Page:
In 2016, Rutledge unveiled Laura’s Card and has since distributed over 75,000 cards across Arkansas. Laura’s Card is a resource to assist and empower victims of domestic violence and sexual assault to provide resources to people in abusive situations. The card can also be downloaded in English and Spanish at

Springtime Scams Hit the Streets

Springtime Scams Hit the Streets

Wed, Apr 4, 2018

LITTLE ROCK – Scammers are taking to the streets to con homeowners, convincing unknowing and trusting Arkansans to make costly repairs that are not needed. Worse, these criminals may demand payment up front for promised work that they have no intention of completing.

“Many hard working Arkansans look to make pricey updates and repairs to their homes during the spring season,” said Attorney General Rutledge. “But con artists are taking advantage of the warmer temperatures and looking to scam homeowners this time of year. Consumers should do their due diligence in hiring contractors and researching companies to ensure they are reputable.”

Attorney General Rutledge released the following tips homeowners should consider before hiring a contractor:

  • Think twice before hiring out-of-town or unknown contractors, especially those soliciting door-to-door.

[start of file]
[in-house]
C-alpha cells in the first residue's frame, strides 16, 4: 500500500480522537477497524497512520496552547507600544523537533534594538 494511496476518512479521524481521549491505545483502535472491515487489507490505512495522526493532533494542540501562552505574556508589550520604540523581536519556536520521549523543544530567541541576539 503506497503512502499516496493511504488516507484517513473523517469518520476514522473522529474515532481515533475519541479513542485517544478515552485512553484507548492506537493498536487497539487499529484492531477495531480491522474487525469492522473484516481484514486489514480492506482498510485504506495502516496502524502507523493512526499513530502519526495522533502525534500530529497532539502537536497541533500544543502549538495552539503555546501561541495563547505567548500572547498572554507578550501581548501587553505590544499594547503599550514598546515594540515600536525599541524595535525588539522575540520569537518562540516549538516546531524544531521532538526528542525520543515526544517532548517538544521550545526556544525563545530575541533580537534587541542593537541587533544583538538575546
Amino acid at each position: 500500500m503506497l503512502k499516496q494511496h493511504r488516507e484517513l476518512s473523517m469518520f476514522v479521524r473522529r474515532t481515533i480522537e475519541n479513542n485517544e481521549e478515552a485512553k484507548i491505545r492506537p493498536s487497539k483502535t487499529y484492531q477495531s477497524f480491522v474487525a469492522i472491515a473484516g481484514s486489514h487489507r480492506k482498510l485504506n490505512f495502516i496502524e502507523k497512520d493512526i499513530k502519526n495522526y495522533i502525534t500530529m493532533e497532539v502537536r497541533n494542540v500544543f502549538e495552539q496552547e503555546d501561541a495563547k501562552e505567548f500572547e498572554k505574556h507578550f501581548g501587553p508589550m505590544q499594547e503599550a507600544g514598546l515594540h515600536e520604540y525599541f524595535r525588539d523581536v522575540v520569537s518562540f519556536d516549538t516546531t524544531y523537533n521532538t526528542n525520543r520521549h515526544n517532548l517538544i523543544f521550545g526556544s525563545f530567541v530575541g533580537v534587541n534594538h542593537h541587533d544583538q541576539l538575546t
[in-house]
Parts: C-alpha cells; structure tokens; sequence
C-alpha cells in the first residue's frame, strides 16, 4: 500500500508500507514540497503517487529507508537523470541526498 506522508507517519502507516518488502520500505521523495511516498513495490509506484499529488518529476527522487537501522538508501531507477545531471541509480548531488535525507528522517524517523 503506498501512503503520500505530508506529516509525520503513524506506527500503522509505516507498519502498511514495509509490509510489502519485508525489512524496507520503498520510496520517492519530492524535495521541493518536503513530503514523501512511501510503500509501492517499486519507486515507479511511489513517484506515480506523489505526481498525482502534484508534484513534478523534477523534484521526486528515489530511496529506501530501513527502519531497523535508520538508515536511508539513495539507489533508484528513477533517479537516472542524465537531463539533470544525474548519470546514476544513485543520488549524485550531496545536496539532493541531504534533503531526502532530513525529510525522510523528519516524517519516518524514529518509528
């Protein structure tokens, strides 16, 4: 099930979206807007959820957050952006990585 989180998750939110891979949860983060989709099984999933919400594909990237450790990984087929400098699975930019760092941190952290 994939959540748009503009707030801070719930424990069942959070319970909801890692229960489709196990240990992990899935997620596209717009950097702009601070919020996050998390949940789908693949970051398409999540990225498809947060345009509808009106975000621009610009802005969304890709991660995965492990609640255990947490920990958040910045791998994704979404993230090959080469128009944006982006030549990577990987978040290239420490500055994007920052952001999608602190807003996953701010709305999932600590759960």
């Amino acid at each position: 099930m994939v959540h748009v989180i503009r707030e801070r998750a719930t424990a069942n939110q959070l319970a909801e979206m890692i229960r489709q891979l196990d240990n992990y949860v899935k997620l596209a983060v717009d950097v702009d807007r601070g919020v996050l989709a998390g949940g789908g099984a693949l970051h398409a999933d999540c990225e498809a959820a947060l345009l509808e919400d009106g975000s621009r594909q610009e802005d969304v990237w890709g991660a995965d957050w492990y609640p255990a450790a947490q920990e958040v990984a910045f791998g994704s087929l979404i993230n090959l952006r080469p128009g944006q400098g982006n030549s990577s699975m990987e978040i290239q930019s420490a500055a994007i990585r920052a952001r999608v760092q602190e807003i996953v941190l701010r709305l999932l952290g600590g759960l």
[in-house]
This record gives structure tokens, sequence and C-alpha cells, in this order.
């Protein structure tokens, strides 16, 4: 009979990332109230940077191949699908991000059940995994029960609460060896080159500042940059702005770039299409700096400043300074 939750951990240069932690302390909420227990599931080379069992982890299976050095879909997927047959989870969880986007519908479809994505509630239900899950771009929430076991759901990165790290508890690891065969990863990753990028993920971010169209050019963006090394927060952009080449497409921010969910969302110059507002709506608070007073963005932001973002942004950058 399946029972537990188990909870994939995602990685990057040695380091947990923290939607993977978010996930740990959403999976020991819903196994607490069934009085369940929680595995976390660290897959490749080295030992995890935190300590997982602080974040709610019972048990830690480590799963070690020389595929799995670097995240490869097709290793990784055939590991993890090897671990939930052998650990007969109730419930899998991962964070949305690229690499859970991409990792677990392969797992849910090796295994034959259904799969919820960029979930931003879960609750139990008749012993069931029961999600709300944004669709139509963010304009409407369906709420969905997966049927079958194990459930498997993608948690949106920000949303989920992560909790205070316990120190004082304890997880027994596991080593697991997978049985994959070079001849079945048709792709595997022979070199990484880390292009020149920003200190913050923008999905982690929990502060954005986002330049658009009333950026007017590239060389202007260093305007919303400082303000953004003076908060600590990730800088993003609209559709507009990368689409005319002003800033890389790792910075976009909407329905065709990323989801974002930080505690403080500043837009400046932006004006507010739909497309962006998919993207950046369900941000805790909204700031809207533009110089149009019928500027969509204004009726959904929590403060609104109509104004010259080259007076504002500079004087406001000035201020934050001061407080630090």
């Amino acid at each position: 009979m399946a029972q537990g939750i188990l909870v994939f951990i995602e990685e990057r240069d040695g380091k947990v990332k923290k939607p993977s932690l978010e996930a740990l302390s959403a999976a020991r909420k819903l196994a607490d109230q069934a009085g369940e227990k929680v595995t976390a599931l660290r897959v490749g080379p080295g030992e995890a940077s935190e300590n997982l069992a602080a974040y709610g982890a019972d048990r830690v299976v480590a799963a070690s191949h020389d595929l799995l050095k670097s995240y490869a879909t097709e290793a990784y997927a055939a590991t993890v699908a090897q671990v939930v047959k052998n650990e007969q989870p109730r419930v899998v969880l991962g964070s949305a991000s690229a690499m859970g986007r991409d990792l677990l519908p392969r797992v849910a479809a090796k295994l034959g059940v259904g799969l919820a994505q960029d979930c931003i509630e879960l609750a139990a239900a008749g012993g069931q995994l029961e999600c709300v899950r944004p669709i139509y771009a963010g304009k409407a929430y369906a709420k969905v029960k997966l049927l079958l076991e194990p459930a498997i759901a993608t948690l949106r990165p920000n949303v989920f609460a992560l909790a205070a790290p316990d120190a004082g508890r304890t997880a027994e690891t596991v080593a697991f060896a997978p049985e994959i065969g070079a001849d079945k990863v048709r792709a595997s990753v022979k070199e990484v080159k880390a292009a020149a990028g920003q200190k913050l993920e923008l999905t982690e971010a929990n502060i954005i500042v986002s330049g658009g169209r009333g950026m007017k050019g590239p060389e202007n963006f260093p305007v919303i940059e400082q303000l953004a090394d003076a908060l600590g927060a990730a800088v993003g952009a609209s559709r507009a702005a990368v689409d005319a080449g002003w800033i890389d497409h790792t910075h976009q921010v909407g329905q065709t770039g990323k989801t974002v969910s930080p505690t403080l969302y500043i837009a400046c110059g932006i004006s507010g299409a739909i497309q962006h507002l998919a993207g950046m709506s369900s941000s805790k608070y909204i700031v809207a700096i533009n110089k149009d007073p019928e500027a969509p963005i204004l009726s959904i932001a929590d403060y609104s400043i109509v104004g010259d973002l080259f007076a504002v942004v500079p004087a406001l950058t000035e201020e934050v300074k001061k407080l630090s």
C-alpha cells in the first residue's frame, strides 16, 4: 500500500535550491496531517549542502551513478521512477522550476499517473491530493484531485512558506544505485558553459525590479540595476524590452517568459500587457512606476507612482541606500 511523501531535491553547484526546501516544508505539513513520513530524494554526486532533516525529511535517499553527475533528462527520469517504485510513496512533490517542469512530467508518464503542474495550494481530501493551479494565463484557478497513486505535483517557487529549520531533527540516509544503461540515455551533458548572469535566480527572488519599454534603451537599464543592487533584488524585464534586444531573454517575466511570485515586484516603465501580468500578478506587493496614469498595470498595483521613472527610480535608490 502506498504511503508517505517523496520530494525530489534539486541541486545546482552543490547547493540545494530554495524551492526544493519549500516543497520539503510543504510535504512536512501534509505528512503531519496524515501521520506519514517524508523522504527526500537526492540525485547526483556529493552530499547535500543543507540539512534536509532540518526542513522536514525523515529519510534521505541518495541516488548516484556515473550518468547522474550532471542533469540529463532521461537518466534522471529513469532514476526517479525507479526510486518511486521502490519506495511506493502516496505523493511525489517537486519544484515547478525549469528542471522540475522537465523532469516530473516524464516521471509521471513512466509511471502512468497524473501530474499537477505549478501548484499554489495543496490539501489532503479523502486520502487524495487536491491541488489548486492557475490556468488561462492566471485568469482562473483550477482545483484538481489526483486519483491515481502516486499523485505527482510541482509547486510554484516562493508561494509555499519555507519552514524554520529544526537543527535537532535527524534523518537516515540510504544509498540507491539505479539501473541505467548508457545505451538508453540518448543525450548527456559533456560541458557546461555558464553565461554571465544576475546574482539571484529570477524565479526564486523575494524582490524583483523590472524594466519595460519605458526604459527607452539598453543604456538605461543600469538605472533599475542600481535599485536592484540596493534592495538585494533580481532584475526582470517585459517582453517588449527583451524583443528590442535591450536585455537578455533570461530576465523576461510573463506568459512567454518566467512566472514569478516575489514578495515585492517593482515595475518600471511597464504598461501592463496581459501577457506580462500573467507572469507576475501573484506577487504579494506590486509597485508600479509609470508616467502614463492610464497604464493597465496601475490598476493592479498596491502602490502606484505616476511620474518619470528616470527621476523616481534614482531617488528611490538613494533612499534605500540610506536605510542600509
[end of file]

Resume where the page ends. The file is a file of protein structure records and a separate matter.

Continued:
• Question contractors who use terms like “special introductory offer,” “limited-time offer” or those who offer discounts to use your house as a “model home.”
  • Do not fall for high-pressure tactics from contractors who want to discuss the price of the job later.
  • Beware of those demanding payment in full before work is finished.

Arkansans should also insist on a written contract or agreement that includes the name, address and telephone number of the contractor and consider a payment plan that pays for a third of the work up front, a third to be paid while work is being done and the final third upon completion.

Consumers should also know that the Arkansas Home Solicitation Sales Act allows consumers to cancel any home-solicitation sale made within three days of purchase of the item or service.

Any contractor building, repairing or doing improvements to a home costing more than $2,000 is required to be licensed by the Arkansas Contractors Licensing Board. Contact the board at or (501) 372-4661 to verify a contractor’s license, the date it was issued and whether any complaints have been filed against that contractor. Ask for recommendations from people you trust.

For more information and tips to avoid scams and other consumer-related issues, contact the Arkansas Attorney General’s office at (800) 482-8982 or, or visit or

Hackers Target Social Media ‘Friends’

AG ALERT: Hackers Target Social Media ‘Friends’

Wed, Mar 28, 2018